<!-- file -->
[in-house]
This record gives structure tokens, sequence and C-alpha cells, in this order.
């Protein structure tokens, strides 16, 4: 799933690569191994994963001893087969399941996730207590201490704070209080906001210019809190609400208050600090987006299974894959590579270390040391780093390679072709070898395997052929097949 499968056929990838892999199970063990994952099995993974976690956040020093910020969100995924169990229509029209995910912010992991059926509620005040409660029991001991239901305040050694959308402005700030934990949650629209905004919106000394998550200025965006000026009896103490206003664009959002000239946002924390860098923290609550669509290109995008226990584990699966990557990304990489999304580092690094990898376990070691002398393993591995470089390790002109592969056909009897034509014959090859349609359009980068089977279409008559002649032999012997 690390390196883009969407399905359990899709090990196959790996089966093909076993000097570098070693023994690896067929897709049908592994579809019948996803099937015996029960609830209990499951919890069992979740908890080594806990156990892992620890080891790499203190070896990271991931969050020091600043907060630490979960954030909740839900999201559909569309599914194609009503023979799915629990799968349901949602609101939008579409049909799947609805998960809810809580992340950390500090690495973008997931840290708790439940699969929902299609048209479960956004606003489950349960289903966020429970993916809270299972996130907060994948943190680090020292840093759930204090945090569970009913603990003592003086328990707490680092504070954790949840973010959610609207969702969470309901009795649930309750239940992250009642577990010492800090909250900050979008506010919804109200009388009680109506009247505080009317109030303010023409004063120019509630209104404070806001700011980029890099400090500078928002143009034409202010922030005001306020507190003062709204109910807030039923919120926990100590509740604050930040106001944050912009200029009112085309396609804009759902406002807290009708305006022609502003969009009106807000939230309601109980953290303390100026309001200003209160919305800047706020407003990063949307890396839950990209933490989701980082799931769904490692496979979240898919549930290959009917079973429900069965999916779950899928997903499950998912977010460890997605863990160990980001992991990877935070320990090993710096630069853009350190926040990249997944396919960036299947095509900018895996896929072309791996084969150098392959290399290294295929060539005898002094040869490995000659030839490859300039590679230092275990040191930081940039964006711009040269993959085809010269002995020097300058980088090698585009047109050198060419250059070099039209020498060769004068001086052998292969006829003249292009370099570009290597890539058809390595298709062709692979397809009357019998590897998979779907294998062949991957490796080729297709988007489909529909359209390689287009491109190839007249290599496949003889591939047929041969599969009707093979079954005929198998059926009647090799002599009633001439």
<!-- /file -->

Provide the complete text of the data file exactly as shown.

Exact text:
[in-house]
This record gives structure tokens, sequence and C-alpha cells, in this order.
């Protein structure tokens, strides 16, 4: 799933690569191994994963001893087969399941996730207590201490704070209080906001210019809190609400208050600090987006299974894959590579270390040391780093390679072709070898395997052929097949 499968056929990838892999199970063990994952099995993974976690956040020093910020969100995924169990229509029209995910912010992991059926509620005040409660029991001991239901305040050694959308402005700030934990949650629209905004919106000394998550200025965006000026009896103490206003664009959002000239946002924390860098923290609550669509290109995008226990584990699966990557990304990489999304580092690094990898376990070691002398393993591995470089390790002109592969056909009897034509014959090859349609359009980068089977279409008559002649032999012997 690390390196883009969407399905359990899709090990196959790996089966093909076993000097570098070693023994690896067929897709049908592994579809019948996803099937015996029960609830209990499951919890069992979740908890080594806990156990892992620890080891790499203190070896990271991931969050020091600043907060630490979960954030909740839900999201559909569309599914194609009503023979799915629990799968349901949602609101939008579409049909799947609805998960809810809580992340950390500090690495973008997931840290708790439940699969929902299609048209479960956004606003489950349960289903966020429970993916809270299972996130907060994948943190680090020292840093759930204090945090569970009913603990003592003086328990707490680092504070954790949840973010959610609207969702969470309901009795649930309750239940992250009642577990010492800090909250900050979008506010919804109200009388009680109506009247505080009317109030303010023409004063120019509630209104404070806001700011980029890099400090500078928002143009034409202010922030005001306020507190003062709204109910807030039923919120926990100590509740604050930040106001944050912009200029009112085309396609804009759902406002807290009708305006022609502003969009009106807000939230309601109980953290303390100026309001200003209160919305800047706020407003990063949307890396839950990209933490989701980082799931769904490692496979979240898919549930290959009917079973429900069965999916779950899928997903499950998912977010460890997605863990160990980001992991990877935070320990090993710096630069853009350190926040990249997944396919960036299947095509900018895996896929072309791996084969150098392959290399290294295929060539005898002094040869490995000659030839490859300039590679230092275990040191930081940039964006711009040269993959085809010269002995020097300058980088090698585009047109050198060419250059070099039209020498060769004068001086052998292969006829003249292009370099570009290597890539058809390595298709062709692979397809009357019998590897998979779907294998062949991957490796080729297709988007489909529909359209390689287009491109190839007249290599496949003889591939047929041969599969009707093979079954005929198998059926009647090799002599009633001439």